The price of Ramazan


Consumers suffer at the hands of profiteers who loot them with both hands in the holy month

Helpless consumers in this multi-ethnic commercial hub of the country wonder what change Prime Minister Nawaz Sharif has brought as the profiteers are once again out to fleece them at will during this holy month of Ramazan.

Needless to say the “corrupt” city administration already has failed to establish its writ in terms of price control.

The district and divisional administration whereas claims to have fined and arrested hundreds of retailers and hoarders in its ongoing “operation” against profiteering, the latter feel free to price their products at rates far higher than official ones.

The per kilogram price of mutton ranges from Rs 580 to Rs 700 in the city, making mockery of the commissioner’s office which wants the butchers to sell the essential kitchen item at Rs 550. Beef, boneless and with bones, is being sold at Rs 420 and Rs 360 against the official rate of Rs 320 and Rs 280, respectively.

The masses are compelled to buy one kilogram of essential vegetables like potato, onion and tomato at Rs 70, 50 and 50 as against official rates of Rs 57, 40 and 29.

Popular fruits like mango, watermelon, banana and apple stand out of the commoners’ reach with their respective rates ranging between Rs 80 to Rs 130, Rs 40 to Rs 50, Rs 70 to Rs 150 and Rs 250.

Same is the case with Sehri and Iftar items like Khajla, Pheni, Pakoras and Samosas that the government wants to be retailed at Rs 200-500 (per kg), 200-500 (per kg), 180-220 (per kg) and 120-144 (a dozen).

Depending on the area, a kilogram of chicken is costing a buyer from Rs 240 to Rs 260.

“You come to the market and suddenly goes out of budget,” said Intekhab Saeed, a retired businessman from Defence. Blaming hoarders for price hike, the old man blasted the PML-N ruled federal and PPP ruled provincial governments as “inefficient”.

Amjad Khan, an electrician who earns Rs 15,000 a month to support his expanded family in the impoverished Keamari neighbourhood, wonders what special PM Nawaz Sharif had done that could make him feel the difference in terms of inflation during Ramazan. “What change he has made? Prices of daily use items are still sky high,” the 30-year-old asked.

With buyers being the ultimate sufferers, a few of the retailers, doing business in the city’s impoverished and posh neighbourhoods, were seen having displayed the government rates list at their shops.

Ask why and the visibly irritated retailers would point a finger at what they allege “corrupt” government officials who are more interested in taking bribes than protecting consumer rights during and even before this holy month of fasting.

“Whether or not we comply with the government rates we have to pay the fine,” said Tayyab, a meat seller at Defence Phase II. Claiming to have paid Rs 5,000 “penalty” in last Ramazan, the retailer is sure “Sahb Log” would come again this time to fine him.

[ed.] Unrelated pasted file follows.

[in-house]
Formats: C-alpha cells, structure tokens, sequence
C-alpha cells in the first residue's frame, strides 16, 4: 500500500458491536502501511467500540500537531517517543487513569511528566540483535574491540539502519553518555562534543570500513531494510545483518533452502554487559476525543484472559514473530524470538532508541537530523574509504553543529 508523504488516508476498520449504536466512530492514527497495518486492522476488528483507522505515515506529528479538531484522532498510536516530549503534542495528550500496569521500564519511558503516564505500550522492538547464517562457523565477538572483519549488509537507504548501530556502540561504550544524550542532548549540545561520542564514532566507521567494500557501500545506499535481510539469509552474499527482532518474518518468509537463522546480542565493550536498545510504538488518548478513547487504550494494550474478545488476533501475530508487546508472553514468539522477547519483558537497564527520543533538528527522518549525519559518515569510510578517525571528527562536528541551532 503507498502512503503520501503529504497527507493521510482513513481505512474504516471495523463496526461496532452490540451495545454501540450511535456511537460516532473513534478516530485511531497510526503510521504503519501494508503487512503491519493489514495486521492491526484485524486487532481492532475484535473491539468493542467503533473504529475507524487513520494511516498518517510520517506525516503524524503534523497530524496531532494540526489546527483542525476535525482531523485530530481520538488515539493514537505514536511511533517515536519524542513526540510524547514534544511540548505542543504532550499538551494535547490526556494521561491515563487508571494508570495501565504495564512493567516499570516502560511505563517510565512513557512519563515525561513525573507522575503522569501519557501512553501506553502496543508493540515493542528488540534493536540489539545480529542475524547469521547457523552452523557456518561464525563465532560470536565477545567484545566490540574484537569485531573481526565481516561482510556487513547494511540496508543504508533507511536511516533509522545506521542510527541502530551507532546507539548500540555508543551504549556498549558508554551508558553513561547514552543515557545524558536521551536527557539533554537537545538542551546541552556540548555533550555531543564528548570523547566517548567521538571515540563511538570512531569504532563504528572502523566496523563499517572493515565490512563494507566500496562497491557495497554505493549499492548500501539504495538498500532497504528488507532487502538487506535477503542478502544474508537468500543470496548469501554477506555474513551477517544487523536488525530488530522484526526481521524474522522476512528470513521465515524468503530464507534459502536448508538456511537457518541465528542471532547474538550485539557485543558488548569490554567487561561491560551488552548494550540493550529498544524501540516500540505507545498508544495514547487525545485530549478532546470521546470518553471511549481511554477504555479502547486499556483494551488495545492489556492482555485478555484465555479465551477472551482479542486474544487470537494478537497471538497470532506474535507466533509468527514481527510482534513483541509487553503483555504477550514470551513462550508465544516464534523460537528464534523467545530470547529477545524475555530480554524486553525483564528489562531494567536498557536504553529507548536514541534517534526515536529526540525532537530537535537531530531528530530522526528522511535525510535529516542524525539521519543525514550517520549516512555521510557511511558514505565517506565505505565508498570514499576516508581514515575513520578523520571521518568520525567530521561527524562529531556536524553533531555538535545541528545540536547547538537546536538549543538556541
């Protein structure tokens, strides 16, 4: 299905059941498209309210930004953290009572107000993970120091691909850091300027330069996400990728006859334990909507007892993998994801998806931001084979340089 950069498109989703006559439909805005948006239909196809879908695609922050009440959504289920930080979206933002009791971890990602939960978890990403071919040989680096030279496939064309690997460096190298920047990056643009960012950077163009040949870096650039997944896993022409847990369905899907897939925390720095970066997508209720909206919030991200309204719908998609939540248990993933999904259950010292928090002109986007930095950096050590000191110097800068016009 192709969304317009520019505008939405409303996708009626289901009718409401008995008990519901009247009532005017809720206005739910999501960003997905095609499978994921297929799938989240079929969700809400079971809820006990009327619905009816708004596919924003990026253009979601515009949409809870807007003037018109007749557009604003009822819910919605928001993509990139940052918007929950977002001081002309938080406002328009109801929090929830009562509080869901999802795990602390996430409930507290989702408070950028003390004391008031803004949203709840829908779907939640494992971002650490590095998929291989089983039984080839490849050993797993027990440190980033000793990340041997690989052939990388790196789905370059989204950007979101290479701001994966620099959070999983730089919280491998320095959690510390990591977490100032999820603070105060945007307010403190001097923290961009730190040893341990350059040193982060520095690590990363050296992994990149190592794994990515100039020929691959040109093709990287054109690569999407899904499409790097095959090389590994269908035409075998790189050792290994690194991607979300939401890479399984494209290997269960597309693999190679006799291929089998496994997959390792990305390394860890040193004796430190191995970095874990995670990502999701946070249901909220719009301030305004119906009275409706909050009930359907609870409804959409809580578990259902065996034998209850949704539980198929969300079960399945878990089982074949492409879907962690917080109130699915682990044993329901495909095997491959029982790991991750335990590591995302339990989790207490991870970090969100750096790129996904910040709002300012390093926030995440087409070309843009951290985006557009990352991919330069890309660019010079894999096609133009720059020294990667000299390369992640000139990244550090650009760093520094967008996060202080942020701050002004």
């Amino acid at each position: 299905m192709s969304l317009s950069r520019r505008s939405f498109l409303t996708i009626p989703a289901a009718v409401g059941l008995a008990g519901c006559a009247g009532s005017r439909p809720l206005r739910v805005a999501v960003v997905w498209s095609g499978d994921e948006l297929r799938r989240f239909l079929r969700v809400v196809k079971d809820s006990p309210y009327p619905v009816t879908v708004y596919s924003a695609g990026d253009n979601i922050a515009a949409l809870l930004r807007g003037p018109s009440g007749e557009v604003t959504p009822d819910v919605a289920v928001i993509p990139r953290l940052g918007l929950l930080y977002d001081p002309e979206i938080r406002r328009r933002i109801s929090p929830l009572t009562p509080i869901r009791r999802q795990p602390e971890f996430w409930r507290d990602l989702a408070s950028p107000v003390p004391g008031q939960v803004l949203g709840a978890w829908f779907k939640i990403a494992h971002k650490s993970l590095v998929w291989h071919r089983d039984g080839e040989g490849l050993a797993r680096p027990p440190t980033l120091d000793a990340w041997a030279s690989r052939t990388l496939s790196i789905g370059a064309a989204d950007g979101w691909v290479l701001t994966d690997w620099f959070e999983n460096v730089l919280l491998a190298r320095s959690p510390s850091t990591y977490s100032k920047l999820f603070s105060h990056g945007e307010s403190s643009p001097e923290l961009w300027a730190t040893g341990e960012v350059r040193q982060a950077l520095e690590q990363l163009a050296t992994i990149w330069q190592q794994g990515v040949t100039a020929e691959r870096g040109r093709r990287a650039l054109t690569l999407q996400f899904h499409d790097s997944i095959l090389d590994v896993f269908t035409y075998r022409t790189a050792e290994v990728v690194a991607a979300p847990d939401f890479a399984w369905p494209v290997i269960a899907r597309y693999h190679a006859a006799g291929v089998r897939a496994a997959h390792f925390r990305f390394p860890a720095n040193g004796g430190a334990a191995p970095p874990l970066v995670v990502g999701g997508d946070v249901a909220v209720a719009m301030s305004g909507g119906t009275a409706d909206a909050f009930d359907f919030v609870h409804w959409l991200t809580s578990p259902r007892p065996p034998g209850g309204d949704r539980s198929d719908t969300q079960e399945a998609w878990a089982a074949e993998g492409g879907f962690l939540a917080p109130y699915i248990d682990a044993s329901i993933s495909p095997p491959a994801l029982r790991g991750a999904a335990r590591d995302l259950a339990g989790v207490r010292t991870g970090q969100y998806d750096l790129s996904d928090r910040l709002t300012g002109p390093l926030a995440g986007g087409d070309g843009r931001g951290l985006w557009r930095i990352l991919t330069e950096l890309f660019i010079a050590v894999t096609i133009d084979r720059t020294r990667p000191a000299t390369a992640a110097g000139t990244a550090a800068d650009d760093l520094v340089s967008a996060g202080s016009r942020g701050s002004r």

On the other hand, Karachi Commissioner Shoaib Ahmed Siddiqui Tuesday said at least 41 shopkeepers were sent behind the bars and 255 others were penalised accumulatively with Rs 0.5 million in the city government’s crackdown against profiteering and selling substandard daily-use items.

Those fined or arrested were retailing fresh milk, wheat flour (atta), fruits and vegetables, meat, pulses and other kitchen items at rates higher than government’s.

Profiteering, the commissioner said, was rampant across the city with Saddar, Civil Line, Garden, Site, Baldia, Feroz Abad, Jamshed Quarters, Gulshan-i-Iqbal, Gulzar Hijri, Liaquatabad, Nazimabad, North Nazimabad, Orangi, Baldia, Bin Qasim, Ibrahim Haideri, New Karachi, Landhi, Korangi and Model Colony.

Those booked in the clampdown, Siddiqui said, included 40 retailers of fresh milk, one atta, eight meat, 43 chicken, 96 vegetable, 61 fruit and six other food items. “At least 41 have been sent behind the bars for their repeated violations,” the commissioner added.

He said special teams of government officials had been deputed to check hoarding at time of auction at the city’s main wholesale fruits and vegetable market.

“This is reflecting well on the prices of vegetables,” the commissioner said.

Vowing to keep chasing the unscrupulous profiteers till end, Siddiqui said no profiteer would be allowed to rob the masses and would be made sell his merchandise at the government-fixed prices.

The retailers, however, do not tend to buy this rhetoric. Almost every vendor and shopkeeper this reporter interviewed claimed that the government’s rates were not compatible to those prevailing in the wholesale market and that if implemented would make them insolvent.

“Selling things at government prices would render us broke. We would have to lock our shops down,” said Javed Akhtar, a meat seller at Jackson Market of Keamari.

Muhammad Minhas, a vegetable retailer in the posh neighborhood of Defence Phase II, suspects that the government price control officers were fixing the retail prices of daily-use kitchen items without carrying out proper market research.

“You visit the wholesale market and would know the ground realities,” said 32-year-old Minhas, who hails from Raiwand, a political stronghold of PM Sharif.






  1. ramazan – profiteering before hungry awaam …is this islam ? musilman robbing musilman !! pakistanis becoming NAAPAKIS.. UNBELIEVABLE ..

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